Mental health and wellbeing abroad

Advice for British people with mental health needs, and their families and carers, while travelling or living abroad.

This guidance explains some differences in laws and practices in other countries as they relate to mental health.

Factors that affect your mental health during travel

Your mental and physical health before and during a trip usually affect how well you cope with travel.

There are clear links between mental and physical health, so you should look after yourself during travel and when you are abroad. Your emotional and mental wellbeing is important. Keep in regular contact with the people who normally support you, such as, family, friends and colleagues.

Stress levels can be intensified during travel because you may not have familiar support systems. You may also experience disrupted daily routines, language barriers, culture shock and unexpected situations.

The NHS has more information on the factors that affect mental health during travel, as well as how to manage them.

Plan before you travel

You can find information about how travel can impact your mental health at NHS Mental Health and Travel. The International Association for Medical Assistance to Travelers has a list of resources on travel and mental health.

You may wish to discuss your travel with your doctor or community mental health team.

Follow the Foreign, Commonwealth & Development Office (FCDO) travel checklist to prepare for travel abroad.

Get appropriate travel insurance before you travel

If you do not take out adequate insurance, you will normally have to pay for any emergency yourself, which may include expensive medical bills.

Read the FCDO advice on foreign travel insurance which includes contacts for more information and help finding specialist insurance. Always check the small print and make sure it includes your pre-existing medical conditions, and any activities you intend to undertake. Some insurance companies will exclude cover for a mental health condition, so you should check what several companies offer.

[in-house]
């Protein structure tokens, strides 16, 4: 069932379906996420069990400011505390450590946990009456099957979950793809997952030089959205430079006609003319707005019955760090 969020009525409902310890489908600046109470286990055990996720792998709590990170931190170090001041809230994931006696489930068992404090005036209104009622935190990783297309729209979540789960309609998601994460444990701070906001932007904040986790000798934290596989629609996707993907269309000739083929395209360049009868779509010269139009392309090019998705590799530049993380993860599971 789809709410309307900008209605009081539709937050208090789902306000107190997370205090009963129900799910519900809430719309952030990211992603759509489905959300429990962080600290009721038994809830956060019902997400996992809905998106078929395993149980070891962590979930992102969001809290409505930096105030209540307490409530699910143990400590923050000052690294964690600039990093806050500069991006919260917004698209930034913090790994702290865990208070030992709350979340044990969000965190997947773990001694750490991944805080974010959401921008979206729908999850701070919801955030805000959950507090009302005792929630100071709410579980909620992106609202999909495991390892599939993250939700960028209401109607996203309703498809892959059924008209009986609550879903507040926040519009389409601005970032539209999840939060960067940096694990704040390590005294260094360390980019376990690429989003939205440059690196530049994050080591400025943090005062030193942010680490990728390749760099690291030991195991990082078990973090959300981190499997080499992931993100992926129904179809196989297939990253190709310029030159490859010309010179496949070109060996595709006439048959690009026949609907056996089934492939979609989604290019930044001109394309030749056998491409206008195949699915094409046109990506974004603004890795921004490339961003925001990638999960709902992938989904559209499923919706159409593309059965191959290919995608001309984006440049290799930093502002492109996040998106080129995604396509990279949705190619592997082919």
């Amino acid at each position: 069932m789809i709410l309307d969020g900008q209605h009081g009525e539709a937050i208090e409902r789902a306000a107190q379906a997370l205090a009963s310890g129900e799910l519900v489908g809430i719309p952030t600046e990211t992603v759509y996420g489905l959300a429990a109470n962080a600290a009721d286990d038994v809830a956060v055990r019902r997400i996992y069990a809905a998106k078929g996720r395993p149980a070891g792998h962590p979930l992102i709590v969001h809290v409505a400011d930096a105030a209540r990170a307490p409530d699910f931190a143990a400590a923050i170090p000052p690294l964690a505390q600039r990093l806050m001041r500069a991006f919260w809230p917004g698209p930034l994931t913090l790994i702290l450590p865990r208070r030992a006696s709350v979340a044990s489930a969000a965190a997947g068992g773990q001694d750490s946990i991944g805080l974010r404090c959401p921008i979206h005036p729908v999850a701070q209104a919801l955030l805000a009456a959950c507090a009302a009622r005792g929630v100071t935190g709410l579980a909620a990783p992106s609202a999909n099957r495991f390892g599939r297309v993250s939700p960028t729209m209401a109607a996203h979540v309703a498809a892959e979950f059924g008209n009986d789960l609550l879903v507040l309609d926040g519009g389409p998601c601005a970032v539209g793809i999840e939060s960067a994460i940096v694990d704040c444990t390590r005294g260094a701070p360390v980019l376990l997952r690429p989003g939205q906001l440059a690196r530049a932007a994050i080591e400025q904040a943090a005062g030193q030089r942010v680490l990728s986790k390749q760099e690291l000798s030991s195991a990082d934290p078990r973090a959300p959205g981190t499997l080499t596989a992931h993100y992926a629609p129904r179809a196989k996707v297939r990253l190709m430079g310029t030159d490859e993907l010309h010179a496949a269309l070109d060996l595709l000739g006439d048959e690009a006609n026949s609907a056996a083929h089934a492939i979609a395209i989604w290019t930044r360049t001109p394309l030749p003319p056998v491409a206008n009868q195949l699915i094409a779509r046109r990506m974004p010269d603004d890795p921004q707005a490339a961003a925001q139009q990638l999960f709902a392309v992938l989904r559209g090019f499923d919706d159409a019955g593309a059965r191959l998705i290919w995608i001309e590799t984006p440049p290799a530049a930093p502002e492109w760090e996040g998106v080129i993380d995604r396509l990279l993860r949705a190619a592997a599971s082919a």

If you need specialist insurance, organisations such as MIND have information on insurance cover and mental health including a list of specialist insurance providers.

If you are travelling to the EU or Switzerland, check for the latest information on the European Health Insurance Card (EHIC) or Global Health Insurance Card (GHIC), or phone on 0300 330 1350.

Research healthcare at your destination

Consider what health precautions you may need to take for your trip. Ask your doctor or medical professional for advice.

FCDO Travel Advice provides information for visitors on local healthcare, and how to contact emergency services. Sign up for email alerts to get the latest updates. You can also follow FCDO Travel on Twitter and Facebook.

Check what mental health services are available at your destination, and research local attitudes to mental health. Facilities, resources and the understanding of mental health issues vary from country to country.

Local laws, policies and attitudes towards mental health in your destination are likely to determine the type of any psychiatric care you may receive. In some countries, this may include forced admission without consent, poor local facilities or treatment, lack of appropriate medication or difficulty finding English speaking mental healthcare professionals. In some countries, you can be arrested, imprisoned or admitted to a hospital or mental health facility for certain behaviours, including disturbing the peace and making threats.